Celaeno is a Greek goddess or demon whose name means “the dark one”.
Celaeno is referred to as several different beings throughout Greek mythology.
In some stories, Celaeno is one of the Pleiades. Her name can also be spelled Celeno or Kelaino. In the Pleiades, Celaeno is one of seven daughters. She is the daughter of the titan Atlas, who holds the world on his shoulders, and the ocean goddess Pleione. Her sisters include Maia, Electra, Taygete, Alycone, Sterope, and Merope.
All of them had children by other gods except Merope of who was married to Sisyphus. Eventually the Pleaides came to represent a constellation of seven stars. One myth insists that they became stars after they committed suicide after the death of one of their fellow sisters.
Another reveals that they were pursued by Orion, a giant, for seven years. After asking Zeus for help, Zeus turned them into stars to escape Orion. However, Orion became a constellation too and still follows the Pleaides across the sky. In several myths, Celaeno marries the Olympian god Poseidon, the patron of the all the oceans. By him, she had Lycus, Eurypylus, Triton, and Nycteus. Some myths also suggest she was the mother of Deucalion whom she had with Prometheus.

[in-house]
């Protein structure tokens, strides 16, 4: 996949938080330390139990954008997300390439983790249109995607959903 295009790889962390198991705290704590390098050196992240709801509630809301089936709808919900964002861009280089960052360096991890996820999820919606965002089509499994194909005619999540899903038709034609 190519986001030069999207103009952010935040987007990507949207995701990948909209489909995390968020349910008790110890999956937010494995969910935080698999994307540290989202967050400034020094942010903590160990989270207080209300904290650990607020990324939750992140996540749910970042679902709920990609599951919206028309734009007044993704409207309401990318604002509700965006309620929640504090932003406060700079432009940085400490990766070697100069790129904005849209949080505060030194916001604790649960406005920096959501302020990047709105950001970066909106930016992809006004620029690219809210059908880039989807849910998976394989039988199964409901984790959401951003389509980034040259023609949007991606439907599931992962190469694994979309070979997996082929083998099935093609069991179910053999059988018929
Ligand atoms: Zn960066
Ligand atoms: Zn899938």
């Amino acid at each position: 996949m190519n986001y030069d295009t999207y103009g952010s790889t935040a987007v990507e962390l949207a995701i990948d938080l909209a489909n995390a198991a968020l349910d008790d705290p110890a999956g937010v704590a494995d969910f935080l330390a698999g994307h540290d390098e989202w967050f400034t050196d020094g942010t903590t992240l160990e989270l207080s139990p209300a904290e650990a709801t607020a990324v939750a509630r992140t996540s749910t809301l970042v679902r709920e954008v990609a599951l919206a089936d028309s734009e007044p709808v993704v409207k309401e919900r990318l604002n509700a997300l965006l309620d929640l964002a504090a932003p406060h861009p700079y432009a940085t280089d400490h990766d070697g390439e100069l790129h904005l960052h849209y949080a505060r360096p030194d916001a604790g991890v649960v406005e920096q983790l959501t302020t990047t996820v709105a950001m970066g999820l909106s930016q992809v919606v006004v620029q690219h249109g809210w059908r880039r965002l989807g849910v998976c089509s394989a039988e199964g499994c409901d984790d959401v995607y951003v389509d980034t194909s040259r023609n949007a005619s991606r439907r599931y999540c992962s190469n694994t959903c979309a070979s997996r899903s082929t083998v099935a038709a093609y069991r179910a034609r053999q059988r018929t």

In other stories, Celaeno references a harpy, or one of the winged spirits that had the head and body of a woman and the wings and claws of a bird of prey. Celaeno was one of the Harpies that Aeneas met at Strophades where she revealed prophecies of his future journey.
Another indicates that Celaeno was one of the Danaids. The Danaids were fifty different daughters of Danaus as told by Ovid. They were meant to marry their cousins, the fifty sons of Danaus’ brother Aegyptus. In the myth, all of the Danaids killed their husbands on the wedding night except one. They were punished by being forced to carry water for eternity, pouring it into a sieve. They came to represent the task that can never be finished, like Sisyphus.
In the myth of Heracles, Celaeno was one of the Amazons he killed during his ninth labor. The ninth labor of Heracles was to steal the girdle of the Queen of the Amazons, Hippolyta.
Most versions of this myth show that Hippolyta wanted to give him the girdle without fighting because she was so impressed by his feats. But the goddess Hera, wife of Zeus, disguised herself as an Amazon and spread the rumor that Heracles was stealing Hippolyta. The Amazons attacked the boat and Heracles killed Hippolyta.
Link/cite this page
If you use any of the content on this page in your own work, please use the code below to cite this page as the source of the content.
Link will appear as Celaeno: https://greekgodsandgoddesses.net - Greek Gods & Goddesses, October 20, 2019